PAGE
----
Art a GoGoArt Over Easy


It's All Greek to Me
by Kathleen Lang


IKTINOS & KALLIKRATES Parthenon. West facade. 447 BCE-436 BCE
Athens, Greece.
©Art Department CSULA, Permission of Kathleen Cohen

With the release of the movie Troy and the Olympic Games in Athens this summer, our collective attention will be on a classic epic and a return to the site of the original Olympic Games in the 8th century B.C.E.

Both events represent an opportunity to learn more about ancient Greek art and one of the most important cultures in the Western world.


Use the term "epic" to describe any story and your listeners' eyes will instantly glaze over. Without a doubt it is the most clichéd term used to describe a novel or film that features heroes and courageous deeds. But Troy is different-it really, really is an epic. Based upon the classic poem The Iliad by the Greek poet Homer, the story features the mortals, gods and goddesses that are the cornerstone of all Greek plays.

Although it was written during the 8th century B.C.E., Homer has constructed a masterful tale that still possesses the power to transcend centuries and move the modern 21st century reader. The human experience is captured in its fullest sense. Selfishness, greed, lust, bravery and ferocious violence are all important aspects to this story that places the ancient tribes of Greece and Troy against each other in a ten-year long war.

The film includes all the famous clichés about the Trojan War: a beautiful abducted woman, a hunky (and sulky) warrior, fierce battle scenes, and of course, that horse. But while you're watching the action, be sure to notice all the artistic details that are contained in the film. Architecture, hairstyles, jewelry, costumes, and even goblets resemble artifacts from this period.

Keep in mind that if the characters don't resemble the look of 5th century Classical Greece, it's because they're not "classical." Homer may have written this story during the 8th century B.C.E. but the story of the Trojan War dates back to the 12th century B.C.E. Visual evidence of just how influential this legend was can be seen in the many vases that were painted with scenes from The Iliad.

In coordination with the release of Troy, the British Museum has currently on display costumes from the film and has linked related objects from their collection. The museum encourages visitors to explore the theme of this period throughout the museum.

The British Museum also offers an excellent online guided tour that explores how the key scenes from the Trojan War were depicted on Greek vases from the museum's permanent collection.



Discobolos (Discus-thrower). c. 450 BCE 154.94 cm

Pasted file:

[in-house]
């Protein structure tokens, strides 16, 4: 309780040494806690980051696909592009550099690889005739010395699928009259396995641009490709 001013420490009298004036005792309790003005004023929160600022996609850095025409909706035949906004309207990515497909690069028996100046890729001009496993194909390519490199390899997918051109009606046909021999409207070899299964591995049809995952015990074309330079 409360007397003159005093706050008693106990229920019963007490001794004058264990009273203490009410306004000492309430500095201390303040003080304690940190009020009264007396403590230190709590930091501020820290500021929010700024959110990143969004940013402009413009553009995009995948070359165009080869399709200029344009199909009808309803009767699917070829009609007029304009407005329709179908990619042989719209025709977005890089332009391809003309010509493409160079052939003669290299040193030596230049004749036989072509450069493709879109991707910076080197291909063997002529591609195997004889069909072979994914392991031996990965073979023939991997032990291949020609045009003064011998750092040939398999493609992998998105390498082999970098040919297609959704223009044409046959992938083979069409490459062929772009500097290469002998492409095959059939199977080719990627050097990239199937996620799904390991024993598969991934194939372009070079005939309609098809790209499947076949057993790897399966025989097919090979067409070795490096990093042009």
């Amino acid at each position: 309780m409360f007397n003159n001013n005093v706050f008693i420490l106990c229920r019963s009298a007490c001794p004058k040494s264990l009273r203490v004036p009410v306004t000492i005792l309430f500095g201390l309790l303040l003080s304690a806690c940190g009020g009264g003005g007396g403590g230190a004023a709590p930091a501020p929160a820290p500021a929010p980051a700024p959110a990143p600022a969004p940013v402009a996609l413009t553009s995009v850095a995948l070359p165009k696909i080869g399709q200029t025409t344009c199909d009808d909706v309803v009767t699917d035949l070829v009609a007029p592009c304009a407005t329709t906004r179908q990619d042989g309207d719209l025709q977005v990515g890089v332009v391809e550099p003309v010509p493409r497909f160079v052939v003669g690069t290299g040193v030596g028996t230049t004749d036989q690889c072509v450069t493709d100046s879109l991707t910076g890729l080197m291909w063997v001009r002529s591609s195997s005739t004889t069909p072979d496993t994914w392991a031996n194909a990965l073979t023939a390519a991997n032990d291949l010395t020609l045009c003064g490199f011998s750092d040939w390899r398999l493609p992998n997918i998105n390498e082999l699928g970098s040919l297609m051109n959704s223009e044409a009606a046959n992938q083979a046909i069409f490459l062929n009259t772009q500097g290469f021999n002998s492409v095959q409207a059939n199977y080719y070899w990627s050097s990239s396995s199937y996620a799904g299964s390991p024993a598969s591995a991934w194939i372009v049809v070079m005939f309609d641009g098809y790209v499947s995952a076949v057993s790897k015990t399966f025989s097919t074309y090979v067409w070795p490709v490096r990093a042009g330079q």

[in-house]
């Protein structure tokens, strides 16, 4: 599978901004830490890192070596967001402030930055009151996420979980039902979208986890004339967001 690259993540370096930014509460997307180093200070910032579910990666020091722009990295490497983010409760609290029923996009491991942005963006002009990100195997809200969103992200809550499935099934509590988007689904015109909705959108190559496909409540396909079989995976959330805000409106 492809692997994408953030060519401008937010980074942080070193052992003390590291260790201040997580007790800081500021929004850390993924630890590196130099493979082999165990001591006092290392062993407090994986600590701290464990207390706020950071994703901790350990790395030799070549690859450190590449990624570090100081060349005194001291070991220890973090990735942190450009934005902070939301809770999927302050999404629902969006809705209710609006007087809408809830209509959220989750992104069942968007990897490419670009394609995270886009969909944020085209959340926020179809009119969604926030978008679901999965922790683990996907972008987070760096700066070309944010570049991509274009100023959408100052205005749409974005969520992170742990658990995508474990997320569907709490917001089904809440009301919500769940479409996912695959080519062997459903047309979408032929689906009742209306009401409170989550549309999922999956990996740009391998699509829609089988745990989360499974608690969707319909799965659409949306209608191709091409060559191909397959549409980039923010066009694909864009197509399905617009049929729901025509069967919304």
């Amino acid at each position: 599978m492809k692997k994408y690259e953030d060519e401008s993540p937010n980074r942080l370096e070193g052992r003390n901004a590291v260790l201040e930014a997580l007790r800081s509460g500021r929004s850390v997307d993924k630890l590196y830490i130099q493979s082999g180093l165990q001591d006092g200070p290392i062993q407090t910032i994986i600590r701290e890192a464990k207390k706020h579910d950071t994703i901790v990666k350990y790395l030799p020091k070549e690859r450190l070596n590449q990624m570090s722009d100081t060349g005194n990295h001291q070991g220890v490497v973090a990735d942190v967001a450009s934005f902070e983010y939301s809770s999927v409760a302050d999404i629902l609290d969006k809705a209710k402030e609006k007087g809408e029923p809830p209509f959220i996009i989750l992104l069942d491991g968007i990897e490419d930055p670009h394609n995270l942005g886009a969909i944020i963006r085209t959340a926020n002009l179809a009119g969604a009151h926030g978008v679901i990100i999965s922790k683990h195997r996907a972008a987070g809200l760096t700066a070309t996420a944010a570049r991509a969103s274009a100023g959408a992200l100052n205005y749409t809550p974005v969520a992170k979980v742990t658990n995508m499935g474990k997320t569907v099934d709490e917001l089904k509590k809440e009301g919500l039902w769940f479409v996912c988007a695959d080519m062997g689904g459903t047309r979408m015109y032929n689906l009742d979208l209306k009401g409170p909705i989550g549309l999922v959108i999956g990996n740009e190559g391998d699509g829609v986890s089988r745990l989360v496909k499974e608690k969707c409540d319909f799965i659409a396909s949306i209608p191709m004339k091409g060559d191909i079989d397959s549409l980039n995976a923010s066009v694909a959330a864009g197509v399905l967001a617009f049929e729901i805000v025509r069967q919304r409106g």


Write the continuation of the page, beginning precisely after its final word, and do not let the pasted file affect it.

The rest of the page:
Marble Carving Vatican Museums.
©Kathleen Cohen

The first Olympic Games were held in 776 B.C.E. and were just one part of a religious festival honoring Zeus, the most important god in the Greek pantheon. It featured only one event, the stade-a run of approximately 210 yards. Soon, the Games included more events and were held every four years until 393 C.E. when they were abolished by Christian emperor Theodosius I for their pagan influences. 1500 years later the Olympic Games were revitalized by Frenchman Pierre de Coubertin.

This year marks the 28th year of the modern Olympics. It is also the first time the Olympics have been held in Greece since 1896 when Athens was the site of the first modern Games.

Several museums are planning exhibits to highlight works of art from their collections that convey the importance of the Games in ancient Greek life.

British Museum, London
"Olympia re-visited"

Metropolitan Museum of Art, New York City
"From the Games at Athens"
June 29, 2004-October 3, 2004

Museum of Fine Arts, Boston
"Games for the Gods: The Greek Athlete and the Olympic Spirit"
July 21-November 28, 2004


More information about ancient Greek Art and the Olympic Games:
Athletics in Ancient Greece ,Metropolitan Museum of Art

Ancient Olympics (A Special Exhibit of the Perseus Digital Library Project)

Making Greek Vases, J. Paul Getty Museum

The Ancient Olympic Games : [2nd edition] by Judith Swaddling

The Greeks: Crucible of Civilization

Athens 2004 Olympic Games


Reviews -- Features -- News -- Events -- Store
Art Links
-- About -- Home

© 2004 Art a GoGo All Rights Reserved
Questions or Comments?
Subscribe to Art a GoGo Art a GoGo Home News & Events About Art a GoGo Art Links The Buzz On Art Art A GoGo Interview Reviews & Commentary Home About Art Links Store Events News Features Reviews